National data have shown teen use of e-cigarettes is increasing steadily each year. A new survey of high school students in Hawaii found 29 percent have used e-cigarettes, which is substantially higher than previous estimates. The study, “Risk Factors for Exclusive E-Cigarette Use and Dual E-Cigarette Use and Tobacco Use in Adolescents,” in the January 2015 Pediatrics (published online Dec. 15), surveyed 1,941 high school students in Hawaii in 2013. Students reported their use of e-cigarettes, tobacco cigarettes, alcohol and marijuana, as well as psychosocial factors related to substance use, such as parental support, academic involvement, peer smoking and sensation-seeking behaviors.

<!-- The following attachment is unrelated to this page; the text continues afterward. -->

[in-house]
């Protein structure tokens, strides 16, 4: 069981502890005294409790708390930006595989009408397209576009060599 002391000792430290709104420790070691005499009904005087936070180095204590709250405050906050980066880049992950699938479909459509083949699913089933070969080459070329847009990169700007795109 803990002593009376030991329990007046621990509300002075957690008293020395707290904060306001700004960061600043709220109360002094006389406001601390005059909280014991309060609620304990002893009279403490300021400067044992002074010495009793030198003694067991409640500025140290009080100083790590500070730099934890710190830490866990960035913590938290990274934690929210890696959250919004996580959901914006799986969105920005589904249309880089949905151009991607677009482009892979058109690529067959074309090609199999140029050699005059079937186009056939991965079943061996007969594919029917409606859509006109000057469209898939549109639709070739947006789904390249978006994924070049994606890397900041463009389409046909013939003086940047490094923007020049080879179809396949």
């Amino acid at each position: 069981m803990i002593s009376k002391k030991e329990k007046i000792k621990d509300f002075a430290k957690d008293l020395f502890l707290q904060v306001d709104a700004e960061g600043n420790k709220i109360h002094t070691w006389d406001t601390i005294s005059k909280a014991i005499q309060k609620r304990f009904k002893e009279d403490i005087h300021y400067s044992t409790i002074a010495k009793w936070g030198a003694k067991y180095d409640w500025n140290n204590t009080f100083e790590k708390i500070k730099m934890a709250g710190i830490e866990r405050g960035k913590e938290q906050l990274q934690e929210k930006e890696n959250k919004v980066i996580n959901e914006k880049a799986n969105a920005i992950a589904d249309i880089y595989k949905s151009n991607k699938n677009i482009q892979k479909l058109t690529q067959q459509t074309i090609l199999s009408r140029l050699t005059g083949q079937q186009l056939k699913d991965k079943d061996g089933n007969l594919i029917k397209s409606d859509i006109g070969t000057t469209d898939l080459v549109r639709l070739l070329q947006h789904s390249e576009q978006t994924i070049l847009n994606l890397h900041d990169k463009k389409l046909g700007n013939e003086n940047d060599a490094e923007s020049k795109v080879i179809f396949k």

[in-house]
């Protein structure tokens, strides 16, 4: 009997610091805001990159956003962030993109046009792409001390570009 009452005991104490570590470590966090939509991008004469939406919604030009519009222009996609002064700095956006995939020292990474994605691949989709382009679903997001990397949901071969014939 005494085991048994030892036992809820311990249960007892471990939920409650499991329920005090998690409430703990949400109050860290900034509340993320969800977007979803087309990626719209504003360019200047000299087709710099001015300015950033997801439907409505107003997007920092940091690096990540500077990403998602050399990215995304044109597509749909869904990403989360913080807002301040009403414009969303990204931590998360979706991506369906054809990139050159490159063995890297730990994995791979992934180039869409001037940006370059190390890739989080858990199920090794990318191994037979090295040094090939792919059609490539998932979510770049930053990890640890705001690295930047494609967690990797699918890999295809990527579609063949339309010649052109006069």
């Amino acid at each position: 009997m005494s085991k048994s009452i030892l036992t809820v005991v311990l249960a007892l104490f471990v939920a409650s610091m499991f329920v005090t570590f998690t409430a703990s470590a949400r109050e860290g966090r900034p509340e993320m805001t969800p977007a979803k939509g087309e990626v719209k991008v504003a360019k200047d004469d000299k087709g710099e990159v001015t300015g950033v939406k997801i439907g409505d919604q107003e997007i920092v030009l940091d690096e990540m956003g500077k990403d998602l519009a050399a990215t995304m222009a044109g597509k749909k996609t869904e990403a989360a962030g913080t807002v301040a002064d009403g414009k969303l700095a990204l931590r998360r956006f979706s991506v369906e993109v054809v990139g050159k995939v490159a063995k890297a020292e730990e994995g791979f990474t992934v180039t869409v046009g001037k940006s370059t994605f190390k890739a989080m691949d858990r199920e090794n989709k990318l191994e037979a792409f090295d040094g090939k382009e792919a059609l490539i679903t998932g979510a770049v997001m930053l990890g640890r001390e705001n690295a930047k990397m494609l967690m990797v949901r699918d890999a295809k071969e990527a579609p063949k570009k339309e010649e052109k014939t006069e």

Researchers found 17 percent of students reported using e-cigarettes only, 12 percent used both e-cigarettes and cigarettes, and 3 percent used cigarettes only. Students who only used e-cigarettes had fewer psychosocial risk factors than students who used both cigarettes and e-cigarettes. According to the study authors, this raises the possibility that e-cigarettes are recruiting medium-risk adolescents to cigarette smoking who otherwise would be less susceptible to tobacco use.

Slingshot or Boomerang? Your Choice

Dear Mr. Dad: Our 15-year old son is still a few years away from college, but my wife and I are already thinking about when he’s going to move out and begin a life on his own. A number of our friends have kids who have already graduated from college and one after another, those kids are moving back home. We love our son and would be happy to have him visit anytime—or move back for a short time in case of emergency—but we really want him to be self-sufficient. What can we do now to make sure he can make it on his own out there?